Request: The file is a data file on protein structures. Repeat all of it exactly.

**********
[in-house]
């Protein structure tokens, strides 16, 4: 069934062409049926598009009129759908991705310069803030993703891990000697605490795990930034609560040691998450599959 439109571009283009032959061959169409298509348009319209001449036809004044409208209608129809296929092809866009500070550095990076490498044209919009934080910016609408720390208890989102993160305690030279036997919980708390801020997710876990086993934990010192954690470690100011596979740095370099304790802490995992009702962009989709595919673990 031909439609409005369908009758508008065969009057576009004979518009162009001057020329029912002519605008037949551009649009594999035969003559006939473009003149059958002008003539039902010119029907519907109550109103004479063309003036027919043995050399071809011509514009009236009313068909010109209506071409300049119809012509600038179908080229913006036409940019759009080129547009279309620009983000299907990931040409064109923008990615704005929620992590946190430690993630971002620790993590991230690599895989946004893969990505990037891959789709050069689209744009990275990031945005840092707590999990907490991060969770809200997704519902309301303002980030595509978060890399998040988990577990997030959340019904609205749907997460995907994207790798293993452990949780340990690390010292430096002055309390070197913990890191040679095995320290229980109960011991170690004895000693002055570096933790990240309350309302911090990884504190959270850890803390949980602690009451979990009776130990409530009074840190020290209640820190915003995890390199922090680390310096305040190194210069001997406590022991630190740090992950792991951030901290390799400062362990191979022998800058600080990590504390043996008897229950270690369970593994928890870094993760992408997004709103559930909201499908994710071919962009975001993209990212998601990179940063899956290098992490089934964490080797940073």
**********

[in-house]
């Protein structure tokens, strides 16, 4: 069934062409049926598009009129759908991705310069803030993703891990000697605490795990930034609560040691998450599959 439109571009283009032959061959169409298509348009319209001449036809004044409208209608129809296929092809866009500070550095990076490498044209919009934080910016609408720390208890989102993160305690030279036997919980708390801020997710876990086993934990010192954690470690100011596979740095370099304790802490995992009702962009989709595919673990 031909439609409005369908009758508008065969009057576009004979518009162009001057020329029912002519605008037949551009649009594999035969003559006939473009003149059958002008003539039902010119029907519907109550109103004479063309003036027919043995050399071809011509514009009236009313068909010109209506071409300049119809012509600038179908080229913006036409940019759009080129547009279309620009983000299907990931040409064109923008990615704005929620992590946190430690993630971002620790993590991230690599895989946004893969990505990037891959789709050069689209744009990275990031945005840092707590999990907490991060969770809200997704519902309301303002980030595509978060890399998040988990577990997030959340019904609205749907997460995907994207790798293993452990949780340990690390010292430096002055309390070197913990890191040679095995320290229980109960011991170690004895000693002055570096933790990240309350309302911090990884504190959270850890803390949980602690009451979990009776130990409530009074840190020290209640820190915003995890390199922090680390310096305040190194210069001997406590022991630190740090992950792991951030901290390799400062362990191979022998800058600080990590504390043996008897229950270690369970593994928890870094993760992408997004709103559930909201499908994710071919962009975001993209990212998601990179940063899956290098992490089934964490080797940073």